Getting in the Flow on Sukkot

Tonight begins the festival of Sukkot. This year, I find myself thinking very different thoughts about his holiday. Normally, I am focused on shaking the lulav and holding the etrog while praying with my whole body in all directions with a pure soul, cleansed during the High Holy Days…well, that is still there for me this year. I’m also focused on things like the impermanence of life and appreciation for nature and its bounty. Sometimes I’m focused on this being “the season of our joy,” although this year the world seems like a tough place to feel joy. So, instead I am thinking about water and being in the flow.

I just finished reading an email from Rabbi Arthur Waskow of The Shalom Center and Rabbi David Seidenberg, Eco-Judaism Fellow of the Shalom Center and creator of In this email, Rabbi Seidenberg talks about Sukkot and the lulav, which is made up of a palm frond and a myrtle and a willow branch, in relationship to water:

“Sukkot is about water. Everyday in ancient Israel the priests poured water on the altar and prayers from the blessings of water were made. The four species of the lulav are all about water too. The lulav itself, the date palm, was the most water-loving plant of the desert; the myrtle (hadas) needs the most water of the mountain plants; the etrog fruit among agricultural trees requires the most rains to grow; and of course the “willow of the brooks” (arvei nachal) are synonymous with abundant water, growing often with their roots right in the streams.


“Each of these species represents one of the primary habitats of the land of Israel: the desert, the mountain, the lowland (sh’feilah in Hebrew), and the river or riparian habitats. Together they make a bioregional map of the land of Israel, and they hold in greatest abundance the rains of the year that has passed. That’s why the tips of each species, the pitom of the etrog, the unsplit central frond of the lulav, the end leaves of the myrtle and willow, cannot be dried out: it would be like praying for good health while eating junk food.


“Bringing these four together, we wave them in all directions around us, up and down, praying that the coming year will again bring enough water for each of these species to grow and thrive, and with them all the species of each habitat. All the other explanations you may have heard for the four lulav species are beautiful midrashim, but this is the ground-level reason for it all. We are praying, fundamentally, for the climate, for the stability and sufficiency of the rain and sun, on which every being living upon the land depends.”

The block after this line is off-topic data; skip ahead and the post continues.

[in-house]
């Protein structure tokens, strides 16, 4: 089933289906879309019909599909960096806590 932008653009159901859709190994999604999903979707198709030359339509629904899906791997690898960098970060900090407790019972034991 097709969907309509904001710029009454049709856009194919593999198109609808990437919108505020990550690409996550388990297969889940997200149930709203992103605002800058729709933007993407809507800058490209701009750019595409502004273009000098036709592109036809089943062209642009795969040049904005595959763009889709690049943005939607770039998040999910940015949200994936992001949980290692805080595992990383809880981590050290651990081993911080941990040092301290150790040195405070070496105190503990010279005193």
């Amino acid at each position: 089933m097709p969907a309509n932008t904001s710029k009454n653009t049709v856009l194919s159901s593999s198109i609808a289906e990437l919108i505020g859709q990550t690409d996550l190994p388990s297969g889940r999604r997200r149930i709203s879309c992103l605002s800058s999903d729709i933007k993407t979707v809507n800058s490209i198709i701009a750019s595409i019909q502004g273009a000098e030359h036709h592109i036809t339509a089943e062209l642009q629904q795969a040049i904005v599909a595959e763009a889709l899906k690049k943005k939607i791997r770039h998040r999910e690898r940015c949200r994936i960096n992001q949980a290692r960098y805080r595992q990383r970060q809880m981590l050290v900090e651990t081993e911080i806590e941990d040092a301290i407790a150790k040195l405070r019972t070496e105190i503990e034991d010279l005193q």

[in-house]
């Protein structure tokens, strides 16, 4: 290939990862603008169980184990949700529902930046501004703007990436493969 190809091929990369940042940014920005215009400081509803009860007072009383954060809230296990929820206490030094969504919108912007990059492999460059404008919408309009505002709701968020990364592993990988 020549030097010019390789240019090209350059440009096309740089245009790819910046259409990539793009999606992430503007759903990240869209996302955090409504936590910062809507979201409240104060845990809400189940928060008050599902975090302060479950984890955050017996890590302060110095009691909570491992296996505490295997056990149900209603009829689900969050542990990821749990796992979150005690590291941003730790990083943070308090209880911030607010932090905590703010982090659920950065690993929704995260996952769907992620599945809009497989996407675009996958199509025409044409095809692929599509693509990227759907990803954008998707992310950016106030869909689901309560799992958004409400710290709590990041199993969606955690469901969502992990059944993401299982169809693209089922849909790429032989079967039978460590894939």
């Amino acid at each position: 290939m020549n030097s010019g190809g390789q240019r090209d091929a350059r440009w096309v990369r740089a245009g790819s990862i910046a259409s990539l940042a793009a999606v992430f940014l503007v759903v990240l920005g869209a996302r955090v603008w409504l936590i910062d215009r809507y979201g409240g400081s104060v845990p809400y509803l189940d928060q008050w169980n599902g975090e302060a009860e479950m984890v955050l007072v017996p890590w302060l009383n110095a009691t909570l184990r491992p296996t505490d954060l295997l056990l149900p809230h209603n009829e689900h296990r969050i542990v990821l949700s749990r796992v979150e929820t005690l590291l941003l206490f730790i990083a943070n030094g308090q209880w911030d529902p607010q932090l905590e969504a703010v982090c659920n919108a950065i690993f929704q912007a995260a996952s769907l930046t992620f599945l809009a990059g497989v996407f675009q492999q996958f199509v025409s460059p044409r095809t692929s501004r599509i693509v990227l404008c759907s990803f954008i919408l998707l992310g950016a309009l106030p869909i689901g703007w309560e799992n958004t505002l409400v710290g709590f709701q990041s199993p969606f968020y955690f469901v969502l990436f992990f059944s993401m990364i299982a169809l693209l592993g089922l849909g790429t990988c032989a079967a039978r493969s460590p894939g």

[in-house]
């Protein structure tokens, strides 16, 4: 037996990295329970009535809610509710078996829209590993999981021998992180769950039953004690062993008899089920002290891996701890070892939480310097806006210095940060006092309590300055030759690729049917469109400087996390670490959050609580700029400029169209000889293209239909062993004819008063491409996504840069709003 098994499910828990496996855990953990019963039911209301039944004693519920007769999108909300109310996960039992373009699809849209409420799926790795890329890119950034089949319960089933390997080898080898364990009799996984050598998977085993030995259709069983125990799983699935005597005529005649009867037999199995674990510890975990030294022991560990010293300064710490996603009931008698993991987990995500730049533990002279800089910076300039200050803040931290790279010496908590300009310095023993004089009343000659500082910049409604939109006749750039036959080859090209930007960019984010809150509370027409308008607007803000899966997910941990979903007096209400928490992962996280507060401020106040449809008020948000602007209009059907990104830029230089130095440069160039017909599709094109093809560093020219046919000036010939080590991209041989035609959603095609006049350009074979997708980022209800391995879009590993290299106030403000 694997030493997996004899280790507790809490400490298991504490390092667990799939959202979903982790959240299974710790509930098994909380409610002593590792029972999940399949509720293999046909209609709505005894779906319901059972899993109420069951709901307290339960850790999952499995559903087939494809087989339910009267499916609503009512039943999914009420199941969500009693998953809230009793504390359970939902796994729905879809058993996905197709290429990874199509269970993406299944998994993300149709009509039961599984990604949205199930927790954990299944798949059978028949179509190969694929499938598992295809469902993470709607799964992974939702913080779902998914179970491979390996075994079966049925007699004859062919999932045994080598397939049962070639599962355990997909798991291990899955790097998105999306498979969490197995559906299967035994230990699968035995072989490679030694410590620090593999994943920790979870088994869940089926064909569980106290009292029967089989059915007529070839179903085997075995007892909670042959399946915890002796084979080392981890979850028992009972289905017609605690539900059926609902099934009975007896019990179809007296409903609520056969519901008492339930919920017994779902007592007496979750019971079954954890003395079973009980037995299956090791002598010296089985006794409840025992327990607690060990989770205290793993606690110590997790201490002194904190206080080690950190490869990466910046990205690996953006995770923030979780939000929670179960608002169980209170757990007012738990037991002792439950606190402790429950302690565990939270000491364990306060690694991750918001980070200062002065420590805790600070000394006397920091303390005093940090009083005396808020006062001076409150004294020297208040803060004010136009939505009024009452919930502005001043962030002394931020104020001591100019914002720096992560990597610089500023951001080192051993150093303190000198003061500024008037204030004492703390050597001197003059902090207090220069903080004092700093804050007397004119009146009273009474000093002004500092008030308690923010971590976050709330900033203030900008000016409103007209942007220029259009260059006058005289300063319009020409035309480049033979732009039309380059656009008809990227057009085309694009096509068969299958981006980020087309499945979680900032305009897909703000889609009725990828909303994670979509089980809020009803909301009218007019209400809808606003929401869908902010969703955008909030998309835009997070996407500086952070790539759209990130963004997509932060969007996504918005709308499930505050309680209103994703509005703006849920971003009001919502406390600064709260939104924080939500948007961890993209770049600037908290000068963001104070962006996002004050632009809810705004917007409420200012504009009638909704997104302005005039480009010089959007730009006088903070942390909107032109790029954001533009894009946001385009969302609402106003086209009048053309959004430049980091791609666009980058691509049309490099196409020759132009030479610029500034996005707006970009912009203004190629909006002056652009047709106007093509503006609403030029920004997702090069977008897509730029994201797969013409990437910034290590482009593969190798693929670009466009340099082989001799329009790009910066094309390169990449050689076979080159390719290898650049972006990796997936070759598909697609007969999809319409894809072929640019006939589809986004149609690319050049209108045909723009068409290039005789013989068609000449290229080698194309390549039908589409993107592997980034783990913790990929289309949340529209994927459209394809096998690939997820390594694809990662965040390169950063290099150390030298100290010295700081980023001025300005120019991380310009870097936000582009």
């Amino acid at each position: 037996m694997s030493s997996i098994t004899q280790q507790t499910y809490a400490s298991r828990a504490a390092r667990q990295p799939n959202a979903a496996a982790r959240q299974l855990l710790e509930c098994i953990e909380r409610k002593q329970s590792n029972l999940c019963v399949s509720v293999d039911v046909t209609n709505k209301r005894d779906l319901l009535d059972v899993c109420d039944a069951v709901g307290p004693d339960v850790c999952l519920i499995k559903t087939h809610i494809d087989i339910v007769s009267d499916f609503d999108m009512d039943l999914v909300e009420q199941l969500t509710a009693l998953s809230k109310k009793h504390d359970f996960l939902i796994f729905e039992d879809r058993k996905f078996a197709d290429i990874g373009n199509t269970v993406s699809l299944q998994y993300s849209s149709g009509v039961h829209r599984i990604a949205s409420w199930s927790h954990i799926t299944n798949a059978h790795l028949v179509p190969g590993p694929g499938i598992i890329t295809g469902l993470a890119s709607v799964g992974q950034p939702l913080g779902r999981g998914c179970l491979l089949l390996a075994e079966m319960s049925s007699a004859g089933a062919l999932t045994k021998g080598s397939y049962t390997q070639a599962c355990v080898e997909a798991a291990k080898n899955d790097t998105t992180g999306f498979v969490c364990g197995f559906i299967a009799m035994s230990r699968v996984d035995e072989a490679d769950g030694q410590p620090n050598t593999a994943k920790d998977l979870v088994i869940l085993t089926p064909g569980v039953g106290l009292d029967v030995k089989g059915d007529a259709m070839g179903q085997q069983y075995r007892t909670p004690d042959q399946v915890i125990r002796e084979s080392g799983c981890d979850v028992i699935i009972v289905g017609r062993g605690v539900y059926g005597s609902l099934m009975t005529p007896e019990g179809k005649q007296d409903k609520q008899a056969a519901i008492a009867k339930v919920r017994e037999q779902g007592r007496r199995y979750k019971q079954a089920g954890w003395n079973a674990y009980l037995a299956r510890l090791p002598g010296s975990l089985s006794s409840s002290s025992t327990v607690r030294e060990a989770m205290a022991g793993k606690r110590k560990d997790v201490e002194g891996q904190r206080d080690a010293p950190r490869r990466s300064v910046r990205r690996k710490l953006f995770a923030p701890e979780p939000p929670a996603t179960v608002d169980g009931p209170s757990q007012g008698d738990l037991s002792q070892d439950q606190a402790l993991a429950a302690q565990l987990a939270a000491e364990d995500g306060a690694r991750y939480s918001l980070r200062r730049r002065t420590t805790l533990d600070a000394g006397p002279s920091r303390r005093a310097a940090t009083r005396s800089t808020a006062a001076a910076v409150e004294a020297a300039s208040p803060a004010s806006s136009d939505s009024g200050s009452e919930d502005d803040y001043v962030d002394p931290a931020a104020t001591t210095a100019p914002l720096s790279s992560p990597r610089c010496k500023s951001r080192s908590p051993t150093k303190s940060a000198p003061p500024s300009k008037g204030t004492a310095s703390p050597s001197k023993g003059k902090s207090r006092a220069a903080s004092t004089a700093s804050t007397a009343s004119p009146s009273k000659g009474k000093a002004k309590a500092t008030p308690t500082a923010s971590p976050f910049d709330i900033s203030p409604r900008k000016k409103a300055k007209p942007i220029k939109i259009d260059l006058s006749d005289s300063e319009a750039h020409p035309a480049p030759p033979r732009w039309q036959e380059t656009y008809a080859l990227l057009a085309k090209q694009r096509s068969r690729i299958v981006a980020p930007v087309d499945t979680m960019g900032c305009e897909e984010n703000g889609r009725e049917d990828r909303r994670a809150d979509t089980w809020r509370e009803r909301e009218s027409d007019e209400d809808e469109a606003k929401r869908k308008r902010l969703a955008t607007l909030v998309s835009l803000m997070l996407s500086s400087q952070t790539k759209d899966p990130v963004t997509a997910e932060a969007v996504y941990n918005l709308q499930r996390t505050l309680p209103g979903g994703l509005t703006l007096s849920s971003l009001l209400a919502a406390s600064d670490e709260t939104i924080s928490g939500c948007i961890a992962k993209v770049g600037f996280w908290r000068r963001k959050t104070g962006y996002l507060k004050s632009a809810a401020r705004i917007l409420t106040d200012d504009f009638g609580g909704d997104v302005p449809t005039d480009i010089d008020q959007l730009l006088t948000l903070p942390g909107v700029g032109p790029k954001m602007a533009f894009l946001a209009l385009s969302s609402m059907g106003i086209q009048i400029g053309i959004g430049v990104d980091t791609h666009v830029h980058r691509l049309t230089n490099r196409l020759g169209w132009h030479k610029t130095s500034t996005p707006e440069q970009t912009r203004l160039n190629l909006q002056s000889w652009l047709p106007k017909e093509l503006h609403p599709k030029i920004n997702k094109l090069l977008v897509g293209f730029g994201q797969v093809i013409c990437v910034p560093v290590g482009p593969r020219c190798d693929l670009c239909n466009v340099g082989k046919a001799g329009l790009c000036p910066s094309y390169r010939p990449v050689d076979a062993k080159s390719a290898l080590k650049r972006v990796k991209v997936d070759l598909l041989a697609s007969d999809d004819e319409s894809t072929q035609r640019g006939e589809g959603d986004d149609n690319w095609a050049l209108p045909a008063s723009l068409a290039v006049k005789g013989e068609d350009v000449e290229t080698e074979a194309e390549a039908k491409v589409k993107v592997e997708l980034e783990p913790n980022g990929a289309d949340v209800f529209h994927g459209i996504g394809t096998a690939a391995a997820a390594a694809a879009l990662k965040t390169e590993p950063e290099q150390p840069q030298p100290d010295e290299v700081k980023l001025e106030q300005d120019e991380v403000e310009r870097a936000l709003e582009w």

I read Rabbi Seidenberg’s words with interest, but I was struck by one thought: When the rains fall abundantly, the rivers flow easily and effortlessly. I could picture the streams in the area where I live in the wintertime. In fact, I live in Norther California, where our climate mimics that of Israel. As we celebrate Sukkot, we are waiting for the rainy season to begin. And once it gets going, here where I live in the Santa Cruz Mountains, the streams begin, at first, just to trickle down the crevices. Later, once the rains are more abundant, they rush headlong over the rocks creating wonderful waterfalls and displays of spraying water.

Just as every living being needs water, just as the four species we hold on Sukkot require and represent water, humans desire to be in the flow…the Divine flow. We want to feel as if we are being carried easily and effortless along through life like the water in a stream filled to the brim and moving in a direction that seems Divinely guided. The water moves over and around obstacles without hesitation, continuing on its path seamlessly. It seems to have direction, purpose, and to be unable to stop. Even a fallen log rarely stops it, rather it finds its way around or over, sometimes pooling momentarily before going on its way.

We all want to be in the flow. Much of our lives, however, we feel caught in a struggle to move forward. We fight ourselves and others and outside situations, sometimes not wanting to get going, sometimes wanting to get going but feeling blocked. We feel as if we live in a drought. The river bed is is dry; no water passes along it floor to help us along. No flow exists for us to access. We can’t find water; we have no connection to that life-giving Source.

We all need a rainy season from time to time – all the time – to help our lives move along, to get the river flowing again. Then we can put our boats it in the water and go with the flow. We can simply float along or ride the rapids, always, however, propelled by the energy beneath us, around us, guided by the Source.

Divine energy…it’s a river constantly flowing. Maybe Sukkot provides a reminder that even when everything around us seems parched and each step we take feels difficult and somehow blocked, underneath it all – in the invisible world that permeates everything, that drenches all that is this physical world in which we live and that we are – the river still flows swiftly and fills its banks to the brim. And as we pray with our whole body and soul, we can access that flow, we can place ourselves in the river once again.

At least that’s what I’m thinking – and praying for – this Sukkot.


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